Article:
Original Article

Do Dermatological Diseases Cause Disability? A Single Tertiary Center Experience

10.4274/eamr.galenos.2021.57442

  • Esra Ağaoğlu
  • Hilal Kaya Erdoğan
  • Ersoy Acer
  • Zeynep Nurhan Saraçoğlu

Received Date: 07.07.2021 Accepted Date: 28.11.2021 Eur Arc Med Res 0;0(0):0-0 [e-Pub]

Introduction:

Chronic skin diseases can affect the quality of life negatively. They may cause impairment of work productivity and have a socioeconomical burden. In this study, we aimed to evaluate patients who applied to our hospital for the determination of disability due to chronic skin diseases.

Methods:

We retrospectively evaluated the patients who were given a disability rate by our department between 2008-2018. Demographic features of the patients, diagnosis of the skin disease, involved areas of the body and accompanying comorbidities were recorded. Skin diseases were classified and rates of disabilities were determined according to the Ministry of Family, Labour and Social Services and the Ministry of Health's disability assessment scale for adults.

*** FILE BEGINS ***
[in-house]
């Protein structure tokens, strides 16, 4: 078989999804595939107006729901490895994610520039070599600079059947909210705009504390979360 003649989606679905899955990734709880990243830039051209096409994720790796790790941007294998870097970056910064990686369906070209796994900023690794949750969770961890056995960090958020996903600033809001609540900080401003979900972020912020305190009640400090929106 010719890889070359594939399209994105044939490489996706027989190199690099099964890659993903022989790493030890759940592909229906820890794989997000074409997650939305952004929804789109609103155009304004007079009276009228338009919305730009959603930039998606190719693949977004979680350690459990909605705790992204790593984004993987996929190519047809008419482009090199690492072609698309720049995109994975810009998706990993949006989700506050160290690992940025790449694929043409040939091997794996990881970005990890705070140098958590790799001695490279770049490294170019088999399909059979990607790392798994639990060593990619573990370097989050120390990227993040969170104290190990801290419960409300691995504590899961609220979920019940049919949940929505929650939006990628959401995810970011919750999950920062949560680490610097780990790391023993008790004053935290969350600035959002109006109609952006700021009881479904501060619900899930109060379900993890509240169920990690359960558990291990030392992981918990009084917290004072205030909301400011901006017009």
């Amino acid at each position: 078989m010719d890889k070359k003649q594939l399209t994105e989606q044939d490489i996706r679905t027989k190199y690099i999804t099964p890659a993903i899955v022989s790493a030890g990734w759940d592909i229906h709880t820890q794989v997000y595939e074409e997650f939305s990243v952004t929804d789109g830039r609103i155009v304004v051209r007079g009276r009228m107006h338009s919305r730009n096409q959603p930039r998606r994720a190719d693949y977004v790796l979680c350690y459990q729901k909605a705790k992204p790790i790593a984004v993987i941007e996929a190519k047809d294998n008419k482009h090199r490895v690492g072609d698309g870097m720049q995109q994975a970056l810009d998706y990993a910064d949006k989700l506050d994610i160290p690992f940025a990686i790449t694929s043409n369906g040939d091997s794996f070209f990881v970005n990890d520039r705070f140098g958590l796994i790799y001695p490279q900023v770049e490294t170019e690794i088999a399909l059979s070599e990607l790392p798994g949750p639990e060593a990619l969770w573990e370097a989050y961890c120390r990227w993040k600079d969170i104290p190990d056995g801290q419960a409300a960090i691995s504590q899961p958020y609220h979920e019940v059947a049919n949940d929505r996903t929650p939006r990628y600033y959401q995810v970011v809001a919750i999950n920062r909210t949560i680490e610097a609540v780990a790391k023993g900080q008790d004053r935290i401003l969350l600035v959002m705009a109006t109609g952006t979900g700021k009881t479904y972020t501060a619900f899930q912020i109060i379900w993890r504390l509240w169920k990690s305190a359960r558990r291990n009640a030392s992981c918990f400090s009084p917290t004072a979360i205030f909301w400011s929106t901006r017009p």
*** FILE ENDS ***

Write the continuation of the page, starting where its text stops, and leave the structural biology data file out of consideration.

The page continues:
Results:

A total of 137 patients included in the study. Eighty-two (59.8%) of the patients were male and 55 (40.1%) were female. The mean rate of disability due to skin diseases was 11.31±10.91. The mean rate of disability was 12.0 for male patients and 10.2 for female patients. The most common diseases causing disability were inflammatory skin diseases (22.6%), skin manifestations of autoimmune and systemic skin diseases (18.9%), skin tumors (16.7%) and eczema group (11.6%). Psoriasis vulgaris was the most common (96.6%) inflammatory skin disease. Of the skin manifestations of autoimmune and systemic skin diseases, Behçet's disease (34.6%) accounted for the majority of the patients, while autoimmune bullous diseases had the highest rate of disability. Malignant melanoma had the highest disability rates among skin tumors. Among the eczema group, patients with contact dermatitis (62.5%) had the highest rate of disability. Patients with genetic skin diseases such as ichthyosis, epidermolysis bullosa and lipoid proteinosis had the highest rate of disability in overall.

Conclusion:

Chronic skin diseases may cause disability as well as a decrease in quality of life. Patients with chronic skin disease should be evaluated with their psychological and occupational aspects.

Keywords: Skin diseases, disability, quality of life